The 2015 Out in the Tropics Festival, produced by FUNDarte, a Knight Arts grantee, runs from Tuesday, May 5th through Saturday, May 9th. The festival features work from innovative local, national and international GLBTQ artists, including Chely Lima, M. Lamar, Marga Gomez, Caridad Svich and John Moletress. M. Lamar. Photo by Michael Benabib. M. Lamar. Photo by Michael Benabib. The festival opens on May 5th at 7 p.m. with an LGBTQ community panel and reception at the LGBT Visitor Center on Miami Beach. The panel, which is free and open to the public, is one my favorite events of the festival because it offers the community the opportunity to communicate and connect with the artists. On Wednesday, May 6th, poet Chely Lima will share work from his latest book, Urano Purpura, a collection of previously unpublished poems that narrates the complexity of the author's experiences living as a trans and bisexual man.

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    Here & Now 2015 opens this week at the Miami Light Project

    May 6, 2015 by Neil de la Flor

    A few weeks ago, in full stealth-mode, I snuck into the Miami Light Project to borrow their bench and ice-cold air. A rock was propping the side door open. It was hideously hot, and the air conditioning at the Wynwood Warehouse, where I was working across the street, wasn't cutting it. I'm not shy, so I walked in. I hate to sweat. While I sat on the bench, I heard voices, music, footsteps wonderfully merge into a semi-melodic, circus-like symphony. And that's when it hit me. They were rehearsing for the 17th annual Here & Now festival, which commissions and presents local works. Here & Now 2015 will feature new work from Miami-based artists Liz Ferrer, Lazaro Godoy, Hattie Mae Williams and Michael Yawney.

    Hattie Mae Williams. Hattie Mae Williams. I got up. Pulled out my laptop. Walked toward the music. I found Godoy, Mélanie Martel and Carlota Pradera gearing up and stretching to rehearse for Harmonicum Accordion / Act I, Godoy's homage to circus life via the story of a dysfunctional family. I sat on the cement floor as Godoy talked about the concept of the performance and the soundtrack played on loop in the background. "

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    Poets of Cuba and its diaspora come together for a rare literary event organized by O, Miami

    April 11, 2016 by Neil de la Flor

    Cuba-based poet Soleida Ríos.

    In Cuba on his recent and historic visit, President Obama made it clear: Let’s bury the hatchet, build bridges and move forward together.

    On Friday, April 15, O, Miami, which is supported by Knight Foundation, will do its part to normalize relations through literary culture. O, Miami is pairing four acclaimed poets living in Cuba with four acclaimed Cuban-American poets living in the United States for an event called Building Bridges: New Encounters in Cuban Poetry. The reading and discussion panel will feature Cuba-based poets Oscar Cruz, José Ramón Sánchez, Soleida Ríos and Marcelo Morales, and U.S.-based poets Legna Rodríguez Iglesias, Yosie Crespo, Carlos Pintado and Joaquín Badajoz.

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    Miami dancer Niurca Márquez to fuse local history and flamenco in Knight-funded performance

    August 5, 2015 by Neil de la Flor

    Miami dancer Niurca Márquez to fuse local history and flamenco in Knight-funded performance

    The Pioneer Winter Collective won a 2014 South Florida Knight Arts Challenge grant with its proposal for a site-specific performance initiative called Grass Stains. The project aims to articulate an exchange between a work of art or performance, and the place in which that work of art is set. Taking performance out of theaters and into streets, parks and cultural sites throughout Miami-Dade County opens up the possibility of transforming the urban landscape into a stage.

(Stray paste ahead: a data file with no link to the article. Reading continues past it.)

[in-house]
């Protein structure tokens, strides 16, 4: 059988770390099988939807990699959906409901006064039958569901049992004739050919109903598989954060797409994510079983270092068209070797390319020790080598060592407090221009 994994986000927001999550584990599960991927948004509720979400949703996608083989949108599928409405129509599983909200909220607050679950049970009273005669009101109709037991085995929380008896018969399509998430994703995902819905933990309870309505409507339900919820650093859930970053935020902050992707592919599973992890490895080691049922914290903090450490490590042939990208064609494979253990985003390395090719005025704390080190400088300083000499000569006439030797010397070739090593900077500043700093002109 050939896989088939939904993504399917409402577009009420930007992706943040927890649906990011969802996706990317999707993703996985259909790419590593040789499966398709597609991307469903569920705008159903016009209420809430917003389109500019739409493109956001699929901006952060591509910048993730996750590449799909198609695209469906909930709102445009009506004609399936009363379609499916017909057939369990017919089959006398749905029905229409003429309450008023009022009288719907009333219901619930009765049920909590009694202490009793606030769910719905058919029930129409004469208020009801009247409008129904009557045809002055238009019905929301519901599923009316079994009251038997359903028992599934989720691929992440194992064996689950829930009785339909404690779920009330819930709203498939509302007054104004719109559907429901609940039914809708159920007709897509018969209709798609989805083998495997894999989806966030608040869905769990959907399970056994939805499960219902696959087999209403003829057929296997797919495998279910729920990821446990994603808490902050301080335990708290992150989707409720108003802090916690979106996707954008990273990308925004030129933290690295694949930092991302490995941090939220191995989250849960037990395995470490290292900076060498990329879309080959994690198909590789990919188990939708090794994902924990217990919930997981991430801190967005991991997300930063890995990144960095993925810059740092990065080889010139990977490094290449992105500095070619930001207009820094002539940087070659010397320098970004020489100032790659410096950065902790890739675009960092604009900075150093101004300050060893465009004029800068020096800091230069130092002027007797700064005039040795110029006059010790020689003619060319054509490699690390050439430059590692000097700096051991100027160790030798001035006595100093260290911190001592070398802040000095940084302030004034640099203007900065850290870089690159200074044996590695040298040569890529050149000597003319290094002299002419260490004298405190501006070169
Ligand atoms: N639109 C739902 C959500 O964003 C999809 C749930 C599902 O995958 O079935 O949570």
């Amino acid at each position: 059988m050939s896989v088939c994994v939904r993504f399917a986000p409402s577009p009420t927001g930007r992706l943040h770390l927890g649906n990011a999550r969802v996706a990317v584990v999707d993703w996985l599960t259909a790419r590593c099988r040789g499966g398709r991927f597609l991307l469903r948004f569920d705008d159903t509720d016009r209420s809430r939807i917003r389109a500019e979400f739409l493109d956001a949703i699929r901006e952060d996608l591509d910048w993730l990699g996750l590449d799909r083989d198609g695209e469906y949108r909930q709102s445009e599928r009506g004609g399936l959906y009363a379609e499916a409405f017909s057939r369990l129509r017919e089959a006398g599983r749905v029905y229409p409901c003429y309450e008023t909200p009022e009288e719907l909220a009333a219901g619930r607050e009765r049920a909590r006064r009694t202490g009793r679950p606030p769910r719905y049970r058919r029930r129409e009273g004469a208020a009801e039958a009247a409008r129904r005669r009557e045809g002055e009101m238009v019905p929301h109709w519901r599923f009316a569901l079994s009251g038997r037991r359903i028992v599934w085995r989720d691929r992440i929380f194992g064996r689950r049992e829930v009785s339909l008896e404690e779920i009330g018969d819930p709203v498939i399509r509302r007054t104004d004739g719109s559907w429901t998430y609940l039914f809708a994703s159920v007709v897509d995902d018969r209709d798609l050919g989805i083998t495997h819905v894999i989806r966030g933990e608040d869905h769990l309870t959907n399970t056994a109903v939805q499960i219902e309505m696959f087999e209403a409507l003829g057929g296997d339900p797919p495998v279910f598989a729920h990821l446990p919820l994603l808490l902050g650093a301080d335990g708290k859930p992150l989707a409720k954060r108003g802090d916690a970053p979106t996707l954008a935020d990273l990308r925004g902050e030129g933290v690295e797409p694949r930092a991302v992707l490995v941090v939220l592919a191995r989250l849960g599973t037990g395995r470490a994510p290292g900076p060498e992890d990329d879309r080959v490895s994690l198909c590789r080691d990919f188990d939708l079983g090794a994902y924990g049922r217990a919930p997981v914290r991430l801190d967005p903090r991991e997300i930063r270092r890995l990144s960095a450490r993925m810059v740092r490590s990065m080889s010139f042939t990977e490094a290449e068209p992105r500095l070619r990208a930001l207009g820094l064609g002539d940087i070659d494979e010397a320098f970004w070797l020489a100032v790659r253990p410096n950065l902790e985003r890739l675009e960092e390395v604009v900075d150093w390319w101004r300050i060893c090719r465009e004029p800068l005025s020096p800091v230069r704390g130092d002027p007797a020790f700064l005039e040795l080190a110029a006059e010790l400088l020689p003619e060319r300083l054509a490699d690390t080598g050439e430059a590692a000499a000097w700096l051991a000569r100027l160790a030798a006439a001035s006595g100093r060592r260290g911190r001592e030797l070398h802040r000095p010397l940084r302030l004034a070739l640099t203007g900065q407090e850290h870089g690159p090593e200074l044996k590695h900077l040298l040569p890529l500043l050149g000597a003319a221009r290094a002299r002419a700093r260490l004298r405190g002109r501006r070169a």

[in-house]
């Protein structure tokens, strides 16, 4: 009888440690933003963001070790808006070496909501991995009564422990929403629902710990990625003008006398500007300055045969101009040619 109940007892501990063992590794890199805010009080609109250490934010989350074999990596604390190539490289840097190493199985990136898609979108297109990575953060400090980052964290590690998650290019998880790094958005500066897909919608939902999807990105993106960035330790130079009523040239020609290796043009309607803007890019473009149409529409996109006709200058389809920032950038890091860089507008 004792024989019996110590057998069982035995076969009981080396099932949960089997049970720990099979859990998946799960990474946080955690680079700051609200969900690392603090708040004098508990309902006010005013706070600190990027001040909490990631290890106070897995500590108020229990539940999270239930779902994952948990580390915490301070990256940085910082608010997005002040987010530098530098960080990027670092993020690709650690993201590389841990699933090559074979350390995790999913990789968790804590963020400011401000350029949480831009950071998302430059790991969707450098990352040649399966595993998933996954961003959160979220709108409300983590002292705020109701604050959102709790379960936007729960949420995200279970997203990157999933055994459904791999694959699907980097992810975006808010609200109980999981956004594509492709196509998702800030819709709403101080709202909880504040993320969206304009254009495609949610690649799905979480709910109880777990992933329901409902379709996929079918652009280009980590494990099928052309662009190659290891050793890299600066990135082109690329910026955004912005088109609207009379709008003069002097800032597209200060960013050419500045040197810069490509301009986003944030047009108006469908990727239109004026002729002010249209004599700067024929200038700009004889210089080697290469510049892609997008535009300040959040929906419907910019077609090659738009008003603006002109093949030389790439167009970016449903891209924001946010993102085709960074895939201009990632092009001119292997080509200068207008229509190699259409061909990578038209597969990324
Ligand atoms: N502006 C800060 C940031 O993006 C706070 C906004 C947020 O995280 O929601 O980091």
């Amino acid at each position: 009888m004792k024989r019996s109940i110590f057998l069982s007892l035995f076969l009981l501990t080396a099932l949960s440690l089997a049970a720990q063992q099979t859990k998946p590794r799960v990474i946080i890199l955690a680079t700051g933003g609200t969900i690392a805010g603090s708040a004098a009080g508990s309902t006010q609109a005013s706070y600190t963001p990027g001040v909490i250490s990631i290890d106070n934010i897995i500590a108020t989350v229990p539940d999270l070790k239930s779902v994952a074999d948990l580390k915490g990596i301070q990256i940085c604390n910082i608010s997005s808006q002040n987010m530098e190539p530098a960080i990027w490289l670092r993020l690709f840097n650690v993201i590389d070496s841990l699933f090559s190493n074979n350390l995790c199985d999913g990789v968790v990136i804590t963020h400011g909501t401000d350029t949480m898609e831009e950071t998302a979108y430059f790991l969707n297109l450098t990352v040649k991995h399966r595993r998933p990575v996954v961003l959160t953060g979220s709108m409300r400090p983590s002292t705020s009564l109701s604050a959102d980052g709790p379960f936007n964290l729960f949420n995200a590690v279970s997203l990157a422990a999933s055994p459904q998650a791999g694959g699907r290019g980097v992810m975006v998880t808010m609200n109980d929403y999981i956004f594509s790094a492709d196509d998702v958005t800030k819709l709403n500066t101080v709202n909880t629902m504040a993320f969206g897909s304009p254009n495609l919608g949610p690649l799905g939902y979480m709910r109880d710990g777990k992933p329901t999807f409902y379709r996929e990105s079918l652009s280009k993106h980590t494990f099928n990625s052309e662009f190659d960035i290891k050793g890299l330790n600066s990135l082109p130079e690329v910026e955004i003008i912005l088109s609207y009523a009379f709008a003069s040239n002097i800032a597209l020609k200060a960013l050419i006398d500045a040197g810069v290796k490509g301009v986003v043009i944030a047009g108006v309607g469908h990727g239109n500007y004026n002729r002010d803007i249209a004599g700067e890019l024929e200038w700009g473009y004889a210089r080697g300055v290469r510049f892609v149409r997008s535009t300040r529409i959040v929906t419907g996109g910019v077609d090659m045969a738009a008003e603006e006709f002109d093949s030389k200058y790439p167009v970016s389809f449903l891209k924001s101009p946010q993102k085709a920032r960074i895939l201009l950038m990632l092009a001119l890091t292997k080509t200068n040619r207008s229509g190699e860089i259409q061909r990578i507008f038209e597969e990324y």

Dancer and choreographer Niurca Márquez, one of the Grass Stains artists, will use her funding to shape traditional elements of flamenco and embed them within the architecture of Miami. In this interview, Márquez documents her process and plans for developing her work-in-progress.

     

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    Tigertail offers an event-packed 2015-16 season for South Florida

    September 15, 2015 by Neil de la Flor

    Tigertail offers an event-packed 2015-16 season for South Florida

    President Obama’s recent trip to the Exit Glacier in the Kenai Fjords National Park, Alaska wasn’t just a hike in the woods. For the President, this trip signaled the importance of global climate change and the forces of mother nature on human ecology. Their almost unknowable, yet certain, impact on the environment, the global economy and culture is both unsettling and exciting, because with every challenge, opportunities for real change emerge.

    Tigertail Productions–a Knight Arts grantee, as well as a 2011 and 2013 Knight Arts Challenge South Florida winner–reveals the power and beauty of Mother Nature in its 2015/16 season. The highlight of the season will be “Water,” a series of site-specific performances that will be held throughout Miami in April of 2016. That said, “Water” is just one event in a season packed with artists, performances and opportunities for community engagement devised and brought to us by Mary Luft, Tigertail’s founder and executive director.

    Here’s a brief look at what’s to come from Tigertail, per Luft.

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    Jai-Alai Books' P. Scott Cunningham on helping craft Miami's literary identity

    September 30, 2015 by Neil de la Flor

    Jai-Alai Books' P. Scott Cunningham on helping craft Miami's literary identity

    In 2014, Jai-Alai Books won a three-year Knight Arts Challenge grant to create a local publishing house and help shape the Miami’s literary identity. Executive Director P. Scott Cunningham wore a cesta (a basket used in the game of jai alai) on stage that night to receive the award. “It was a fun night,” Cunningham said. “And winning the award was a tremendous validation of our idea.”

    With the grant, Jai-Alai Books has steadily expanded its catalog, and the press recently introduced the Toi Derricotte & Cornelius Eady Chapbook Prize, which will be presented by the Cave Canem Foundation. The prize will fund the publication of a chapbook-length manuscript by a black poet, who will also receive a $500 award and a one-week residency at The Writer’s Room at The Betsy Hotel–a program that is also a Knight Arts Challenge winner.